I get it, and what the hoped result will be but its an approach that is worthy of debate, "if we can figure out how to remove all the stuff we dont place value on - whats left should all be of high quality"
|Martin Ice Web|
| 4:47 pm on Mar 7, 2013 (gmt 0)|
We have unusal much traffic ( + 20% ) for a thursday. Unfortunatelly it does not convert. Poeple fetch 3-6 sites, bounce rate is very low. Time on site is up.
Although we lost many positions till yesterday, we have more traffic. We see many new sites.
The very best is, that there is a site on #10. When you open it, you get a php-login with nothing on the site but the title with the key in it. ( Quality wins ! )
| 4:54 pm on Mar 7, 2013 (gmt 0)|
|The very best is, that there is a site on #10. When you open it, you get a php-login with nothing on the site but the title with the key in it. ( Quality wins ! ) |
So do you think that's more likely the permanent number 10 result or some type of visitor interaction testing where the "bad" results will begin to disappear over the next little while, like over the next week or two?
|Martin Ice Web|
| 5:13 pm on Mar 7, 2013 (gmt 0)|
@TOI, I think g is testing ( is it testing? ) every second. There are so many silly pages out there only because they link to brands. This pages are only affiliats or fully of adsense. This panda algo shouldnīt push them and it is overdue to implement this into panda. IMO we are close to a new panda and compiling is still in progress.
What makes me wonder is that they say ( in this other threat: How ysearch works ) they test their new algos before letting them into the wild. Then why are so many nonsens pages on first result page?
| 5:28 pm on Mar 7, 2013 (gmt 0)|
|There are so many silly pages out there only because they link to brands. |
|What makes me wonder is that they say ( in this other threat: How ysearch works ) they test their new algos before letting them into the wild. Then why are so many nonsens pages on first result page? |
Well, one thing I've heard them say before is when you're dealing with the numbers they are there's only a limited amount you can actually test internally, then you have to "run with it" and let "other factors" influence where things end up.
There are some really interesting things they deal with most of us don't think about, like language detection and "maybe using grammar and spelling someday", because when they try to detect language and 80% of a page is in English, but 20% is in Greek when you "run a grammar check" algorithmically, you get "grammar on that page sucks" even though it might be 100% correct in both languages.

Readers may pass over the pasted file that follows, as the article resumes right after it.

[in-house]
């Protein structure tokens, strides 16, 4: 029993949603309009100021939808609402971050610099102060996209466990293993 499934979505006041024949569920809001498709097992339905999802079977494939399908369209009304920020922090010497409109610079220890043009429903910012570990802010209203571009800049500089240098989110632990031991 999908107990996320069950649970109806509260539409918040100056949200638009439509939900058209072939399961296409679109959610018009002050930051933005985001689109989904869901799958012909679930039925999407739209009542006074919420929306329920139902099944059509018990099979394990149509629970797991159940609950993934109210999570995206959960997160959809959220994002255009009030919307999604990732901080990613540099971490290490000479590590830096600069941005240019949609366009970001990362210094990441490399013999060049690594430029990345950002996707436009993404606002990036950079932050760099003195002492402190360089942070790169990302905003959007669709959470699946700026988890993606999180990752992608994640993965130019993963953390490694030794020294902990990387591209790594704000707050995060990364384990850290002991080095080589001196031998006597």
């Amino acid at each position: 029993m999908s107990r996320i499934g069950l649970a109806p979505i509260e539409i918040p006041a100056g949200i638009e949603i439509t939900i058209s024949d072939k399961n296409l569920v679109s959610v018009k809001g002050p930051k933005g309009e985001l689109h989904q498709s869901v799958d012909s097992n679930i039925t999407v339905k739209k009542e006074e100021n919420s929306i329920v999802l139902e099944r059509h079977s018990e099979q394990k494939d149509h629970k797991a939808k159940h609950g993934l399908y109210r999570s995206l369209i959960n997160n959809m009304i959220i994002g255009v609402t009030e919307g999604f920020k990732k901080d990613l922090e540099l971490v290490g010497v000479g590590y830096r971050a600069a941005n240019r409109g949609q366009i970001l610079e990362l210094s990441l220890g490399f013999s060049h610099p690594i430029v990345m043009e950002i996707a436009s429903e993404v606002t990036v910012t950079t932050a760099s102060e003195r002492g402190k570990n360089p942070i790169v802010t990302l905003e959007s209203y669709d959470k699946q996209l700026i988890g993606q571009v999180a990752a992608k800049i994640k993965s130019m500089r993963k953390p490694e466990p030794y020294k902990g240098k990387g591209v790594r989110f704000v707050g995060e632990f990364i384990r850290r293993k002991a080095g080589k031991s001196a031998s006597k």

So there's some "little details" they have to take into account to make sure they don't "throw the baby out" (too often anyway) and to do it they have to "err on the side of caution" then rely on other signals to "do the dirty work" when they're not 100% sure algorithmically.
The page you're talking about seems easy, and I think sometimes it's almost a case of in a "machine learning system" you might have to show it N cases of the "really bad" for it to learn "don't show any of those, with a few exceptions".
But even when it looks simple they still have to make sure they get it right, and if they "just threw out" pages with limited text, a login/account creation form and nothing else on them, they'd look like fools, cause Facebook and Twitter would both disappear, so I think what they have to do initially is leave all those type pages "in" and the let "behavior and other signals" push the bad ones out and the fastest place to get them "pushed out by behavior" is higher in the rankings.
I'm not 100% if that's why garbage shows so high sometimes right after an update, but I think it could be "when it's questionable" the algo "bumps it up a bit" to get the behavior signals and it either sticks or drops over a shorter period of time than it would on say page 30.
I guess another way of saying it is: By pushing "questionable" or "looks bad but not sure, so let's find out" up into the "higher interaction areas" of the results they can "clean the index out" faster than they could by leaving "questionable" or "looks bad but not sure, so let's find out" results on page 5 where's there's not enough interaction to "indicate good or bad" result for what could be a very long period of time.